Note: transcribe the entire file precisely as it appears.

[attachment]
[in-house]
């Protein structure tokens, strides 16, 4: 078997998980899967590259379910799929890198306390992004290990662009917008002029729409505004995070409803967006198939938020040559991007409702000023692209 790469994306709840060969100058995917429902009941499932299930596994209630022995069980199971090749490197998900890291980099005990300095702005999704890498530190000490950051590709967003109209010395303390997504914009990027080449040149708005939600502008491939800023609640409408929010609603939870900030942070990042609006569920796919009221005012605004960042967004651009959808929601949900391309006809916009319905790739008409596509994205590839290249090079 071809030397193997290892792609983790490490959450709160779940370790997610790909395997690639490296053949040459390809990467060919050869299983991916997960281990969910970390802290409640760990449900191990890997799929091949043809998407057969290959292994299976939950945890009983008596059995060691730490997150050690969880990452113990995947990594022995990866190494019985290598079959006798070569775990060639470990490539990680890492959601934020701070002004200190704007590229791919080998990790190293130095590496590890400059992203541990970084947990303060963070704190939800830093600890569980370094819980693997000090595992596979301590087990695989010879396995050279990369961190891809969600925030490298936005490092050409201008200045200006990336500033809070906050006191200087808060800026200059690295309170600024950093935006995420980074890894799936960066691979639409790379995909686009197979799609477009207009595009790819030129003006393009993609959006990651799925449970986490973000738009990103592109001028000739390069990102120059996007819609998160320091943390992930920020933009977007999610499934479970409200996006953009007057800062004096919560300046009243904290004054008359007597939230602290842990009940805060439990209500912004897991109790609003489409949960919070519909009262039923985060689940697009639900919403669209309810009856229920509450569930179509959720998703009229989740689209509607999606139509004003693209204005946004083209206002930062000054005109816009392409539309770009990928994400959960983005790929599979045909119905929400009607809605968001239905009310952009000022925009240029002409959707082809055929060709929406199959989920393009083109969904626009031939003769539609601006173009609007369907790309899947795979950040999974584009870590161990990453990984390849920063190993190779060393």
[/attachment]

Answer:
[in-house]
């Protein structure tokens, strides 16, 4: 078997998980899967590259379910799929890198306390992004290990662009917008002029729409505004995070409803967006198939938020040559991007409702000023692209 790469994306709840060969100058995917429902009941499932299930596994209630022995069980199971090749490197998900890291980099005990300095702005999704890498530190000490950051590709967003109209010395303390997504914009990027080449040149708005939600502008491939800023609640409408929010609603939870900030942070990042609006569920796919009221005012605004960042967004651009959808929601949900391309006809916009319905790739008409596509994205590839290249090079 071809030397193997290892792609983790490490959450709160779940370790997610790909395997690639490296053949040459390809990467060919050869299983991916997960281990969910970390802290409640760990449900191990890997799929091949043809998407057969290959292994299976939950945890009983008596059995060691730490997150050690969880990452113990995947990594022995990866190494019985290598079959006798070569775990060639470990490539990680890492959601934020701070002004200190704007590229791919080998990790190293130095590496590890400059992203541990970084947990303060963070704190939800830093600890569980370094819980693997000090595992596979301590087990695989010879396995050279990369961190891809969600925030490298936005490092050409201008200045200006990336500033809070906050006191200087808060800026200059690295309170600024950093935006995420980074890894799936960066691979639409790379995909686009197979799609477009207009595009790819030129003006393009993609959006990651799925449970986490973000738009990103592109001028000739390069990102120059996007819609998160320091943390992930920020933009977007999610499934479970409200996006953009007057800062004096919560300046009243904290004054008359007597939230602290842990009940805060439990209500912004897991109790609003489409949960919070519909009262039923985060689940697009639900919403669209309810009856229920509450569930179509959720998703009229989740689209509607999606139509004003693209204005946004083209206002930062000054005109816009392409539309770009990928994400959960983005790929599979045909119905929400009607809605968001239905009310952009000022925009240029002409959707082809055929060709929406199959989920393009083109969904626009031939003769539609601006173009609007369907790309899947795979950040999974584009870590161990990453990984390849920063190993190779060393």